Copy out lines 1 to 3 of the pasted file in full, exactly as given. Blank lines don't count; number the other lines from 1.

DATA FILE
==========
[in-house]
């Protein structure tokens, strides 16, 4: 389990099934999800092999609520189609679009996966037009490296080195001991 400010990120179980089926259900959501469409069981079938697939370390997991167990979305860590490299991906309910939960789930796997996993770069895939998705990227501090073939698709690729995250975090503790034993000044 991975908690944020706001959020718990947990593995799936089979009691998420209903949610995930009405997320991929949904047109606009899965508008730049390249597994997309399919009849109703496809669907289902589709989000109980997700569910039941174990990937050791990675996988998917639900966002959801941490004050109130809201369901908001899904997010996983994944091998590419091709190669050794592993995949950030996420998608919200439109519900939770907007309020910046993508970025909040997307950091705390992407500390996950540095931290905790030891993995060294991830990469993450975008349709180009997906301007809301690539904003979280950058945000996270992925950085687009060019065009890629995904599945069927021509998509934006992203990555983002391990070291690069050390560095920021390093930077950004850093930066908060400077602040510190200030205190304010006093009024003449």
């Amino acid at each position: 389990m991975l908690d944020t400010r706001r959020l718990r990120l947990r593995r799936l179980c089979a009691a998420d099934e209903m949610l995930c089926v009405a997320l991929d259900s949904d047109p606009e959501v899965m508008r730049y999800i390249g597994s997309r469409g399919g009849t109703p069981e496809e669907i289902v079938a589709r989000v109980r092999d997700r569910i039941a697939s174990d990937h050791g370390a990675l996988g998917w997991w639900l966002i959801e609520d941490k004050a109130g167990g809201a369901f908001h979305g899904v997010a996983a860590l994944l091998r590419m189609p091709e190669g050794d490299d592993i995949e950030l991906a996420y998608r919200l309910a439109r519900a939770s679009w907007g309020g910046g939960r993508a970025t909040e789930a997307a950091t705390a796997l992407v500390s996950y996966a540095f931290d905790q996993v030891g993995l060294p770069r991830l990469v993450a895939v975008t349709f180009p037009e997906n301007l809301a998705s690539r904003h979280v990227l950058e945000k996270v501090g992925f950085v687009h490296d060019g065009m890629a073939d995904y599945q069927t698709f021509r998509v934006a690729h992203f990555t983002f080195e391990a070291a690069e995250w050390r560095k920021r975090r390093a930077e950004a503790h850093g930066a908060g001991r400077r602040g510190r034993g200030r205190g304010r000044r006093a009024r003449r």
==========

[in-house]
């Protein structure tokens, strides 16, 4: 389990099934999800092999609520189609679009996966037009490296080195001991 400010990120179980089926259900959501469409069981079938697939370390997991167990979305860590490299991906309910939960789930796997996993770069895939998705990227501090073939698709690729995250975090503790034993000044 991975908690944020706001959020718990947990593995799936089979009691998420209903949610995930009405997320991929949904047109606009899965508008730049390249597994997309399919009849109703496809669907289902589709989000109980997700569910039941174990990937050791990675996988998917639900966002959801941490004050109130809201369901908001899904997010996983994944091998590419091709190669050794592993995949950030996420998608919200439109519900939770907007309020910046993508970025909040997307950091705390992407500390996950540095931290905790030891993995060294991830990469993450975008349709180009997906301007809301690539904003979280950058945000996270992925950085687009060019065009890629995904599945069927021509998509934006992203990555983002391990070291690069050390560095920021390093930077950004850093930066908060400077602040510190200030205190304010006093009024003449």
């Amino acid at each position: 389990m991975l908690d944020t400010r706001r959020l718990r990120l947990r593995r799936l179980c089979a009691a998420d099934e209903m949610l995930c089926v009405a997320l991929d259900s949904d047109p606009e959501v899965m508008r730049y999800i390249g597994s997309r469409g399919g009849t109703p069981e496809e669907i289902v079938a589709r989000v109980r092999d997700r569910i039941a697939s174990d990937h050791g370390a990675l996988g998917w997991w639900l966002i959801e609520d941490k004050a109130g167990g809201a369901f908001h979305g899904v997010a996983a860590l994944l091998r590419m189609p091709e190669g050794d490299d592993i995949e950030l991906a996420y998608r919200l309910a439109r519900a939770s679009w907007g309020g910046g939960r993508a970025t909040e789930a997307a950091t705390a796997l992407v500390s996950y996966a540095f931290d905790q996993v030891g993995l060294p770069r991830l990469v993450a895939v975008t349709f180009p037009e997906n301007l809301a998705s690539r904003h979280v990227l950058e945000k996270v501090g992925f950085v687009h490296d060019g065009m890629a073939d995904y599945q069927t698709f021509r998509v934006a690729h992203f990555t983002f080195e391990a070291a690069e995250w050390r560095k920021r975090r390093a930077e950004a503790h850093g930066a908060g001991r400077r602040g510190r034993g200030r205190g304010r000044r006093a009024r003449r």